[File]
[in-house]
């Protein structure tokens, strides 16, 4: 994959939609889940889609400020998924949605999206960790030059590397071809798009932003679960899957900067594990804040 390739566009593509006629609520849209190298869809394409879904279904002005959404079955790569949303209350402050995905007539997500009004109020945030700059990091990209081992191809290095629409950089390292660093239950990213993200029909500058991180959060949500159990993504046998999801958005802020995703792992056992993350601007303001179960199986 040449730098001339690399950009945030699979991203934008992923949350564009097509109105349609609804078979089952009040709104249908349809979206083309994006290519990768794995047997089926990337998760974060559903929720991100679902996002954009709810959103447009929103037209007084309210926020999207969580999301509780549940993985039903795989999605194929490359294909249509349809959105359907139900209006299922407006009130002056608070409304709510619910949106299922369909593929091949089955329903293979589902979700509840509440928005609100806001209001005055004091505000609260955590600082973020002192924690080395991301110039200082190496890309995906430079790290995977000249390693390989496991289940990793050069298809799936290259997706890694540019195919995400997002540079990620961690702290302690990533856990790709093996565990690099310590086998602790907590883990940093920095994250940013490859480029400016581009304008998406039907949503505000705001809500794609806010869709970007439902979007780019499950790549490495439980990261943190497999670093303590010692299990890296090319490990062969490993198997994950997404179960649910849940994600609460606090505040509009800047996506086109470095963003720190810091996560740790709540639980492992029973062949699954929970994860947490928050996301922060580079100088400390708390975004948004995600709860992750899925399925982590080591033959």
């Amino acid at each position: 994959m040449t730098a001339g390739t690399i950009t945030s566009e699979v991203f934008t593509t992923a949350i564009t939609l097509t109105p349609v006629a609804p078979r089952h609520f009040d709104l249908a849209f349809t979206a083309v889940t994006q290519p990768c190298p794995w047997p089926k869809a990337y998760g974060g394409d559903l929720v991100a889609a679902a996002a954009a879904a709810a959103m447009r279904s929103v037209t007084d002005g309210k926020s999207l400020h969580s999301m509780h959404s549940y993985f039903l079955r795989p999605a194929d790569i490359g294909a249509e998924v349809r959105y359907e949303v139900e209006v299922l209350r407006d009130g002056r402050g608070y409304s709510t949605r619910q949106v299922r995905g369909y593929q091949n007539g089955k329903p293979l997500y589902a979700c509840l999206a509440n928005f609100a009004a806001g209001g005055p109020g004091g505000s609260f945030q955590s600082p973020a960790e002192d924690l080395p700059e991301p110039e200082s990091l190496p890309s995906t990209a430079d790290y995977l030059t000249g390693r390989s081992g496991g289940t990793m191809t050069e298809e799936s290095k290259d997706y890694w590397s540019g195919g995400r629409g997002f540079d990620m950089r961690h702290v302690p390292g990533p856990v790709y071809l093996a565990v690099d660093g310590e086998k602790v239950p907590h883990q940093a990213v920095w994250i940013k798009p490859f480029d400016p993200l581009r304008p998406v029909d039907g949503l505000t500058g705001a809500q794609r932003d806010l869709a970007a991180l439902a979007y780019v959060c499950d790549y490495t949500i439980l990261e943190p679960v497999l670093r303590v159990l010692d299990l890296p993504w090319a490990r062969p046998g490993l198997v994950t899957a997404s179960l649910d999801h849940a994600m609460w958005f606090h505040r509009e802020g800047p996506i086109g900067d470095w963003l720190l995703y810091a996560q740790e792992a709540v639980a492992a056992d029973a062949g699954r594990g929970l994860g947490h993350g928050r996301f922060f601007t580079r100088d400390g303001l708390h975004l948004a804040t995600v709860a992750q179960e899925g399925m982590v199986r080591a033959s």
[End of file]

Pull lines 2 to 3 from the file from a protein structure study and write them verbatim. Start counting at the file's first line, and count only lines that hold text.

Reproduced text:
């Protein structure tokens, strides 16, 4: 994959939609889940889609400020998924949605999206960790030059590397071809798009932003679960899957900067594990804040 390739566009593509006629609520849209190298869809394409879904279904002005959404079955790569949303209350402050995905007539997500009004109020945030700059990091990209081992191809290095629409950089390292660093239950990213993200029909500058991180959060949500159990993504046998999801958005802020995703792992056992993350601007303001179960199986 040449730098001339690399950009945030699979991203934008992923949350564009097509109105349609609804078979089952009040709104249908349809979206083309994006290519990768794995047997089926990337998760974060559903929720991100679902996002954009709810959103447009929103037209007084309210926020999207969580999301509780549940993985039903795989999605194929490359294909249509349809959105359907139900209006299922407006009130002056608070409304709510619910949106299922369909593929091949089955329903293979589902979700509840509440928005609100806001209001005055004091505000609260955590600082973020002192924690080395991301110039200082190496890309995906430079790290995977000249390693390989496991289940990793050069298809799936290259997706890694540019195919995400997002540079990620961690702290302690990533856990790709093996565990690099310590086998602790907590883990940093920095994250940013490859480029400016581009304008998406039907949503505000705001809500794609806010869709970007439902979007780019499950790549490495439980990261943190497999670093303590010692299990890296090319490990062969490993198997994950997404179960649910849940994600609460606090505040509009800047996506086109470095963003720190810091996560740790709540639980492992029973062949699954929970994860947490928050996301922060580079100088400390708390975004948004995600709860992750899925399925982590080591033959």
């Amino acid at each position: 994959m040449t730098a001339g390739t690399i950009t945030s566009e699979v991203f934008t593509t992923a949350i564009t939609l097509t109105p349609v006629a609804p078979r089952h609520f009040d709104l249908a849209f349809t979206a083309v889940t994006q290519p990768c190298p794995w047997p089926k869809a990337y998760g974060g394409d559903l929720v991100a889609a679902a996002a954009a879904a709810a959103m447009r279904s929103v037209t007084d002005g309210k926020s999207l400020h969580s999301m509780h959404s549940y993985f039903l079955r795989p999605a194929d790569i490359g294909a249509e998924v349809r959105y359907e949303v139900e209006v299922l209350r407006d009130g002056r402050g608070y409304s709510t949605r619910q949106v299922r995905g369909y593929q091949n007539g089955k329903p293979l997500y589902a979700c509840l999206a509440n928005f609100a009004a806001g209001g005055p109020g004091g505000s609260f945030q955590s600082p973020a960790e002192d924690l080395p700059e991301p110039e200082s990091l190496p890309s995906t990209a430079d790290y995977l030059t000249g390693r390989s081992g496991g289940t990793m191809t050069e298809e799936s290095k290259d997706y890694w590397s540019g195919g995400r629409g997002f540079d990620m950089r961690h702290v302690p390292g990533p856990v790709y071809l093996a565990v690099d660093g310590e086998k602790v239950p907590h883990q940093a990213v920095w994250i940013k798009p490859f480029d400016p993200l581009r304008p998406v029909d039907g949503l505000t500058g705001a809500q794609r932003d806010l869709a970007a991180l439902a979007y780019v959060c499950d790549y490495t949500i439980l990261e943190p679960v497999l670093r303590v159990l010692d299990l890296p993504w090319a490990r062969p046998g490993l198997v994950t899957a997404s179960l649910d999801h849940a994600m609460w958005f606090h505040r509009e802020g800047p996506i086109g900067d470095w963003l720190l995703y810091a996560q740790e792992a709540v639980a492992a056992d029973a062949g699954r594990g929970l994860g947490h993350g928050r996301f922060f601007t580079r100088d400390g303001l708390h975004l948004a804040t995600v709860a992750q179960e899925g399925m982590v199986r080591a033959s």